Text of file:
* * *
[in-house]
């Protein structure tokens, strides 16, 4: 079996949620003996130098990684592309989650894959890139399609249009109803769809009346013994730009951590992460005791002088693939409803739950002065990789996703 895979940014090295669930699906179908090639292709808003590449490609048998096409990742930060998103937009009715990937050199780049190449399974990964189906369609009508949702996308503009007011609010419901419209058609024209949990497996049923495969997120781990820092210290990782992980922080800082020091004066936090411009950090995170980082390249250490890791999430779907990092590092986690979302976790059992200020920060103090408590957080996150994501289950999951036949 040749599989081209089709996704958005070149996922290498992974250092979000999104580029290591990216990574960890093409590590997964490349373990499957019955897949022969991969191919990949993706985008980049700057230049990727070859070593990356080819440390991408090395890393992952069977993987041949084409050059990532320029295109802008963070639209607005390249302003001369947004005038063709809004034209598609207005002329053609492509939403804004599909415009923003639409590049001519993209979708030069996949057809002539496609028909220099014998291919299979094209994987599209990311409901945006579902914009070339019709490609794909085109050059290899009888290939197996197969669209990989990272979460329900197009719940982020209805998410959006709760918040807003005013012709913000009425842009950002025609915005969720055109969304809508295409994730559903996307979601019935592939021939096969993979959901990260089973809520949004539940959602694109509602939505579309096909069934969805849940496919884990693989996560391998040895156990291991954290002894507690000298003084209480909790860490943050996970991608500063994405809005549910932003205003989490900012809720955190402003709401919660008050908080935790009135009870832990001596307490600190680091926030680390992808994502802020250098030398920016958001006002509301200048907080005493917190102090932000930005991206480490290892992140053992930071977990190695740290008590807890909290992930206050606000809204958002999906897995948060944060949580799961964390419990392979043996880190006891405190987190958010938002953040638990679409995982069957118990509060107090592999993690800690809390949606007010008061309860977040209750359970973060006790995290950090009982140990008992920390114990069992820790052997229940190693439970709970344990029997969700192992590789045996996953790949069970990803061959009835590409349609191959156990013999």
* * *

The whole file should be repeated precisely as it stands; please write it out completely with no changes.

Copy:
[in-house]
């Protein structure tokens, strides 16, 4: 079996949620003996130098990684592309989650894959890139399609249009109803769809009346013994730009951590992460005791002088693939409803739950002065990789996703 895979940014090295669930699906179908090639292709808003590449490609048998096409990742930060998103937009009715990937050199780049190449399974990964189906369609009508949702996308503009007011609010419901419209058609024209949990497996049923495969997120781990820092210290990782992980922080800082020091004066936090411009950090995170980082390249250490890791999430779907990092590092986690979302976790059992200020920060103090408590957080996150994501289950999951036949 040749599989081209089709996704958005070149996922290498992974250092979000999104580029290591990216990574960890093409590590997964490349373990499957019955897949022969991969191919990949993706985008980049700057230049990727070859070593990356080819440390991408090395890393992952069977993987041949084409050059990532320029295109802008963070639209607005390249302003001369947004005038063709809004034209598609207005002329053609492509939403804004599909415009923003639409590049001519993209979708030069996949057809002539496609028909220099014998291919299979094209994987599209990311409901945006579902914009070339019709490609794909085109050059290899009888290939197996197969669209990989990272979460329900197009719940982020209805998410959006709760918040807003005013012709913000009425842009950002025609915005969720055109969304809508295409994730559903996307979601019935592939021939096969993979959901990260089973809520949004539940959602694109509602939505579309096909069934969805849940496919884990693989996560391998040895156990291991954290002894507690000298003084209480909790860490943050996970991608500063994405809005549910932003205003989490900012809720955190402003709401919660008050908080935790009135009870832990001596307490600190680091926030680390992808994502802020250098030398920016958001006002509301200048907080005493917190102090932000930005991206480490290892992140053992930071977990190695740290008590807890909290992930206050606000809204958002999906897995948060944060949580799961964390419990392979043996880190006891405190987190958010938002953040638990679409995982069957118990509060107090592999993690800690809390949606007010008061309860977040209750359970973060006790995290950090009982140990008992920390114990069992820790052997229940190693439970709970344990029997969700192992590789045996996953790949069970990803061959009835590409349609191959156990013999």